Will compares Bedelia’s relationship with Hannibal to that of Bluebeard and his wife from the French folktale. This provides an interesting insight into Hannibal’s treatment of Will and Bedelia. In the folktale, Bluebeard is a rich man who has had many wives who have died of unknown causes. Bluebeard takes a new wife and leaves the country, but not before giving his wife the keys for every room in his home. He makes her promise not to open a specific door but the wife’s curiosity gets the better of her and in the room she discovers Bluebeard’s secret: He has been killing his previous wives and hanging their bodies for display. The key to the room becomes stained with blood and Bluebeard discovers his wife’s dishonesty and prepares to kill her. She begs for fifteen minutes to say her prayers, which is just long enough for her brothers to arrive and slay Bluebeard freeing her.
Now, how does this connect to Hannibal, Will and Bedelia? We are obviously meant to take that Hannibal is Bluebeard in this case. The wives are therefore the previous people Hannibal has grown close to and cast aside (Abigail, Chiyoh). Will claims Bedelia is the last wife, the one who breaks his trust and leads to his downfall. This is technically correct. Bedelia betrayed Hannibal to the Italian Police who handed Hannibal to Mason which led to his surrender to Jack. Bedelia however, through wordplay, counter-claims that Will is in fact the last wife. This then leads us to think that Will was the key, or will be the key, to Hannibal’s downfall, which again is technically correct. Hannibal only surrendered due to Will’s rejection. But then again, is the Bluebeard analogy a reference to events past? Or a reference to things to come either in next week’s finale or in the cancelled fourth Season? It provides an excellent thinking point at any rate.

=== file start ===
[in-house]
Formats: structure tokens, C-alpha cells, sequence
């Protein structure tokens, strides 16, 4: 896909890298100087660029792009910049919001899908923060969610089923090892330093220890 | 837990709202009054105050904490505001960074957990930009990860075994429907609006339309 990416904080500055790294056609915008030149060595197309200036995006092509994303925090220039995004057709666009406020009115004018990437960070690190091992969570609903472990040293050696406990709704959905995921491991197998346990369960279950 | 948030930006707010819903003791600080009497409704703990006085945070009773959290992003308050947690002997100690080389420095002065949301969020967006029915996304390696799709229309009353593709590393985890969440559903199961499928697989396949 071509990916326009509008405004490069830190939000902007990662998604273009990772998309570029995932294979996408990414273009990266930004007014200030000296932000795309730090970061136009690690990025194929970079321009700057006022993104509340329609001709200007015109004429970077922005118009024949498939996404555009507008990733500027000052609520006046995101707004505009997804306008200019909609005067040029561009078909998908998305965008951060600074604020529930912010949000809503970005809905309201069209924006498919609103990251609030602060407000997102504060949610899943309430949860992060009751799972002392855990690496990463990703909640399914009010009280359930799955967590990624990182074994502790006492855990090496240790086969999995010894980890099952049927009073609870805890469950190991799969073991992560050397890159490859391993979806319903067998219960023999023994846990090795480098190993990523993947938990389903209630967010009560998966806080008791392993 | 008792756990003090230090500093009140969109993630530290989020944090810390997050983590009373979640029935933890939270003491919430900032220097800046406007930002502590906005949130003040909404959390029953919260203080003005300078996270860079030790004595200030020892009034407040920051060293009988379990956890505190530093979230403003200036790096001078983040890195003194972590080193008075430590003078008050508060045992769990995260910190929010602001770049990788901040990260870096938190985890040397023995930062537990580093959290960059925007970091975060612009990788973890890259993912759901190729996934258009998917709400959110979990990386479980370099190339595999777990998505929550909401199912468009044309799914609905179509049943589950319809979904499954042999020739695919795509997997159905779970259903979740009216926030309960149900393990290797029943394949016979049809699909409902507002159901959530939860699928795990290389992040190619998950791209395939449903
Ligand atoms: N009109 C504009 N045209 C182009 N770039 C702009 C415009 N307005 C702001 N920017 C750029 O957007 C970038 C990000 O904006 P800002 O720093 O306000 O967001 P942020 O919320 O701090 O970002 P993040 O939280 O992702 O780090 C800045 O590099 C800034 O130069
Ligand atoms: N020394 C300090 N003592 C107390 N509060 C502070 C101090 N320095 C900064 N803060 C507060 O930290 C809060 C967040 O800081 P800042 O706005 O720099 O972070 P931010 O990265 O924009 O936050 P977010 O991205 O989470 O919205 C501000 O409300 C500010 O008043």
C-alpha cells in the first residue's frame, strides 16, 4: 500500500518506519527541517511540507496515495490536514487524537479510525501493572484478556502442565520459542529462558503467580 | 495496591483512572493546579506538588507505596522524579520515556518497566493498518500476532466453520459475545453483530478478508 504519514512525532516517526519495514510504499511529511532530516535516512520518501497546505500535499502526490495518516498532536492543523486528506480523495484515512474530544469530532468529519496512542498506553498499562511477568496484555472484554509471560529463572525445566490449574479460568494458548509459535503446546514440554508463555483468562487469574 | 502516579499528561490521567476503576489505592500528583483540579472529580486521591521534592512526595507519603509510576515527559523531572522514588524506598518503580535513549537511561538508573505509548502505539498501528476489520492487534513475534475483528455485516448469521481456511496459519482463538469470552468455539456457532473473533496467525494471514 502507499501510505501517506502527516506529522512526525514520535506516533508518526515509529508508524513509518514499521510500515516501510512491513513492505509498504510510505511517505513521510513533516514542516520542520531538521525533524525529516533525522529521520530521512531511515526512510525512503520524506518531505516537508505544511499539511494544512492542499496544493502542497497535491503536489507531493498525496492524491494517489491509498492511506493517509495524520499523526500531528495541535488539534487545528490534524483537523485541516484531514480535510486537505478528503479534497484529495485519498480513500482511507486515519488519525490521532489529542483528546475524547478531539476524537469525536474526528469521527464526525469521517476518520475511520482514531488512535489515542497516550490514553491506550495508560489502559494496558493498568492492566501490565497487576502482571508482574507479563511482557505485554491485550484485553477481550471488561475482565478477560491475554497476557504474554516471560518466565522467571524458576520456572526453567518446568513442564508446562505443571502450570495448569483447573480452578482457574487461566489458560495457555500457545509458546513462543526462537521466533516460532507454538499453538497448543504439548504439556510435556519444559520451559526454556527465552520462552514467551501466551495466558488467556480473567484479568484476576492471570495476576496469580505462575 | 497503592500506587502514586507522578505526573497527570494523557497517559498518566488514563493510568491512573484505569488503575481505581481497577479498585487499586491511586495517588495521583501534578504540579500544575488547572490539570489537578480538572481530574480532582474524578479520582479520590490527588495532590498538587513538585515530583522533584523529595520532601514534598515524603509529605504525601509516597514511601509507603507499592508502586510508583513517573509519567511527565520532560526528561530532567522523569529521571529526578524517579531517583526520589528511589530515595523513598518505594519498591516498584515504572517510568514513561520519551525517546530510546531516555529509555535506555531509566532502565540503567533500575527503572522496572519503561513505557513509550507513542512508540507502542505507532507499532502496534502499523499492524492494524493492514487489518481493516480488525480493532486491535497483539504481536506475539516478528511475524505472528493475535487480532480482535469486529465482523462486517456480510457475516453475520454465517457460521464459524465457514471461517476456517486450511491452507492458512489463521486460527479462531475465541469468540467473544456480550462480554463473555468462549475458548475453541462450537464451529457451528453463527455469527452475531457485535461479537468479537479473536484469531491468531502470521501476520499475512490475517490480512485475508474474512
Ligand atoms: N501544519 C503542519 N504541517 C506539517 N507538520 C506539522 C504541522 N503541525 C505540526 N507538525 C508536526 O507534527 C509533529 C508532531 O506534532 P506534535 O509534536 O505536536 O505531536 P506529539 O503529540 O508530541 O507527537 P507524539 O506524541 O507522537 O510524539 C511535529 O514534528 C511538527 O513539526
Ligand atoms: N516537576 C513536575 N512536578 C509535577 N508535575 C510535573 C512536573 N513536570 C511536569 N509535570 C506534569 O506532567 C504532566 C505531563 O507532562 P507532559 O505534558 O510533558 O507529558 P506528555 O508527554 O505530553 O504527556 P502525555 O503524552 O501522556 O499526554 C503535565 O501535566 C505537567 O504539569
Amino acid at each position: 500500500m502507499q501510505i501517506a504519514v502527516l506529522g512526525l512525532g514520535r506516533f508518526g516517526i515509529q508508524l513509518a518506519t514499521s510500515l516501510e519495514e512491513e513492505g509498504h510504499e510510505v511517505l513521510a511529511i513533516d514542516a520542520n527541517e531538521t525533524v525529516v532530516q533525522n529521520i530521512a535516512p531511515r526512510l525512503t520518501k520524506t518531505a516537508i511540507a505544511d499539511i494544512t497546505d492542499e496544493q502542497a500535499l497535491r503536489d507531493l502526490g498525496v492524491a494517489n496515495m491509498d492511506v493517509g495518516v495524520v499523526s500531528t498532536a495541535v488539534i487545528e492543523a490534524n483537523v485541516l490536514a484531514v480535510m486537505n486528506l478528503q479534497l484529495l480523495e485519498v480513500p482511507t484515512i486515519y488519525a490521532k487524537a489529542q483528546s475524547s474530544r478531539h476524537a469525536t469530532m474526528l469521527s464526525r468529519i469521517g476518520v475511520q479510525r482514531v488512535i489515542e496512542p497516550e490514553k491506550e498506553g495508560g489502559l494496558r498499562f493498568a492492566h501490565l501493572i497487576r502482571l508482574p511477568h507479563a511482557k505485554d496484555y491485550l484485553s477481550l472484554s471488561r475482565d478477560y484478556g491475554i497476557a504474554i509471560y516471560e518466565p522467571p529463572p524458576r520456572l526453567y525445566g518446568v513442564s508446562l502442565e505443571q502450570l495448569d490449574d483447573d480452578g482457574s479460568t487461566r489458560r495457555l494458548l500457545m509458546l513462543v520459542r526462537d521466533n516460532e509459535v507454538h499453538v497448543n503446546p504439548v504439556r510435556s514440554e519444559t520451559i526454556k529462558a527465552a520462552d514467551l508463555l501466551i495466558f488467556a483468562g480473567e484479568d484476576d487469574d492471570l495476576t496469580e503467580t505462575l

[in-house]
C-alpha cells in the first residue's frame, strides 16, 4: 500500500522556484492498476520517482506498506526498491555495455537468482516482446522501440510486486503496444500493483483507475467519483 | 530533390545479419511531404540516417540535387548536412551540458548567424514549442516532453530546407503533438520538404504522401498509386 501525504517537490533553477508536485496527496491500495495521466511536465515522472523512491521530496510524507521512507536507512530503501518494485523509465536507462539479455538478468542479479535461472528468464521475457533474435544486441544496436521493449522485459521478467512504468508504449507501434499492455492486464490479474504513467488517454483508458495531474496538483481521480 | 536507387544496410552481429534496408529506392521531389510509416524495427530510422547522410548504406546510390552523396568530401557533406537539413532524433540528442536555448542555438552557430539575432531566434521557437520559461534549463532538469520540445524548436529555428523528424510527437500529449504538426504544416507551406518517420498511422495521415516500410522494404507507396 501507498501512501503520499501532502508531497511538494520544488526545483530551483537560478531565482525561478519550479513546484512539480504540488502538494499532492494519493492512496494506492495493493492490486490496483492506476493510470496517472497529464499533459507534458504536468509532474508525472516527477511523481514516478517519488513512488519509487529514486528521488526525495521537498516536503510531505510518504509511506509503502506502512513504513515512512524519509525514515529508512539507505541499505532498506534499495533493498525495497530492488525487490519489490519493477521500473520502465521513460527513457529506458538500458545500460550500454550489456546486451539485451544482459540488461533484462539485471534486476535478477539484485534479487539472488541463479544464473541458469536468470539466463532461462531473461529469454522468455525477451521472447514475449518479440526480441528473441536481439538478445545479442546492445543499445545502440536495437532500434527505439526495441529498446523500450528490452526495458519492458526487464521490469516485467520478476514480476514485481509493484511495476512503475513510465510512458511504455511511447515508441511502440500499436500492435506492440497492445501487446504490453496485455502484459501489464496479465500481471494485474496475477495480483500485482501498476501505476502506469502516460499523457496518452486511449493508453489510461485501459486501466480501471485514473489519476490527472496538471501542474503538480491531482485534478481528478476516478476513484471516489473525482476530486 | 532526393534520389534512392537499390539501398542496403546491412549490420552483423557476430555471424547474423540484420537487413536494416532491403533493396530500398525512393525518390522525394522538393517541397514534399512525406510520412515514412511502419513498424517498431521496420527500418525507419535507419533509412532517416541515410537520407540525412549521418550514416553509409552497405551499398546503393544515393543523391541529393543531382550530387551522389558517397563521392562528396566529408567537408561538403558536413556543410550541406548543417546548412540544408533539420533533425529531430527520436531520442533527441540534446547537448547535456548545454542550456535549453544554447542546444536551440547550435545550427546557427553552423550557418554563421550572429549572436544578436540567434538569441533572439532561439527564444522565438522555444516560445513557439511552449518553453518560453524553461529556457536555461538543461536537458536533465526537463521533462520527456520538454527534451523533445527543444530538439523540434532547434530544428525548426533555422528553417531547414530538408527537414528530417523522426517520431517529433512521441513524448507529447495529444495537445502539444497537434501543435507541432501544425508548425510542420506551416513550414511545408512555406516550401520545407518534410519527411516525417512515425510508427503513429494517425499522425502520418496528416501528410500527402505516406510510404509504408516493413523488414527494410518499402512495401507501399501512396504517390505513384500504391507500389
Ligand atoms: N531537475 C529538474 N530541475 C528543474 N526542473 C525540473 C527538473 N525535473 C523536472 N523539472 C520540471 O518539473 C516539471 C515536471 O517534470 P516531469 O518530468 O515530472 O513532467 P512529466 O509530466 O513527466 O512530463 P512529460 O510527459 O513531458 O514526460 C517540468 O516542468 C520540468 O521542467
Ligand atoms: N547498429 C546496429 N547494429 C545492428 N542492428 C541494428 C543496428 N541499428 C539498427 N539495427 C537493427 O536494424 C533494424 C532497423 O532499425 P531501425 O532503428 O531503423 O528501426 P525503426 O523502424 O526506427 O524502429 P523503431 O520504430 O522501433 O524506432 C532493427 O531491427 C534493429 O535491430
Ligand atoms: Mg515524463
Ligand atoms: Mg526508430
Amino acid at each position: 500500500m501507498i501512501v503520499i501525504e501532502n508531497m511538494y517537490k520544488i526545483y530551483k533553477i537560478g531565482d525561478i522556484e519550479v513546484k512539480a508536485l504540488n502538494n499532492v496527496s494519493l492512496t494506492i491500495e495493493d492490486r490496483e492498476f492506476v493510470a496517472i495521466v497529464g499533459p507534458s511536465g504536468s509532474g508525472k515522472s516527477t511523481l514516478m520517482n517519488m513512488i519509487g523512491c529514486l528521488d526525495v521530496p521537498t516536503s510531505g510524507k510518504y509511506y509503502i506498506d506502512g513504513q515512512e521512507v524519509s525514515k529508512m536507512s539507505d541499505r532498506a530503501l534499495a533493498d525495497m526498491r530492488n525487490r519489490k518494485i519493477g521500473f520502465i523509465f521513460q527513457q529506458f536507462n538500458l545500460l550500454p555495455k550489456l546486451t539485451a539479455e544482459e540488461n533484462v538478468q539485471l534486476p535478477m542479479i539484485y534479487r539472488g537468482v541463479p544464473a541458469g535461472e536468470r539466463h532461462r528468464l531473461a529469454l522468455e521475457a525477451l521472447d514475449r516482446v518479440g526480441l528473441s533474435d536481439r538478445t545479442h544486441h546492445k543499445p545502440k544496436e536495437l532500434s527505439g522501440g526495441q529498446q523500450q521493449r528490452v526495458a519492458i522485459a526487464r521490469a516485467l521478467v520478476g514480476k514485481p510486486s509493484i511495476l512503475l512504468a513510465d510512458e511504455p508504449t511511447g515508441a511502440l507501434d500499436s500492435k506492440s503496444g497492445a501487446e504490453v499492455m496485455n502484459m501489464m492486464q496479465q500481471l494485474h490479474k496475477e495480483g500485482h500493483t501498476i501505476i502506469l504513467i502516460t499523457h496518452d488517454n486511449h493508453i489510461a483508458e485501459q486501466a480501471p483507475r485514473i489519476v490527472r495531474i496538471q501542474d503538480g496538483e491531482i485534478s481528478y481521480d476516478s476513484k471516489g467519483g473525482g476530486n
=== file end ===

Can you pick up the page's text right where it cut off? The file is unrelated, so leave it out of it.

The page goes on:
The conversation then leads Will to ponder if Hannibal is indeed in love with him (to the cries of joy from “Hannigram” shippers everywhere). Bedelia then raises the question on if Hannibal is in love with Will, or merely hungers for his presence and if it’s the latter, is that how Hannibal feels love? She also questions if Will’s feelings towards Hannibal are similar and does Will, thus, love Hannibal? It’s interesting this question is raised now. With the show ending, perhaps Fuller isn’t afraid to reveal that Will and Hannibal may in fact love each other. The show’s cancelled anyway, so there’s nothing stopping Fuller from revealing Hannibal and Will are in love with each other. Revealing the two leads of a primetime television show are bisexual and in love with each other would be a huge step forward for equal representation of sexuality on television. This sequence alone, along with the ending one where Bedelia points out Will may have subconsciously set up Chilton to die implying Will is descending back into the darkness of Hannibal, all provide excellent examination points of not the themes and character arcs or our leads so far (as well as a nice call back to participation discussion Hannibal had with Bedelia earlier in the season). With the show seemingly ending for good with the next episode, is it possible this was intentional by Fuller who may have been well aware the end was nigh?
This episode overall was an excellent start to what promises to be a powerful closure to not just Season Three, but the show as a whole. With several more events left to occur over the final episode including the resolution to this episode’s cliffhanger of Dolarhyde kidnapping Reba, this episode was the perfect set up. As well as delivering the book’s most iconic sequence and presenting it as one of the most horrific and frightening scenes in the entire show, we also got scenes that raised big questions concerning the characters and themes as well as a small slice of black comedy. Hannibal slurping up Chilton’s lip elicited a chuckle from me and I can easily see it circulating on Tumblr in GIF form for years to come with various edits. The Number of the Beast Is 666 almost felt like a love letter to what the show does best and if anything, promised us we’re in for one hell of a ride come next week’s finale.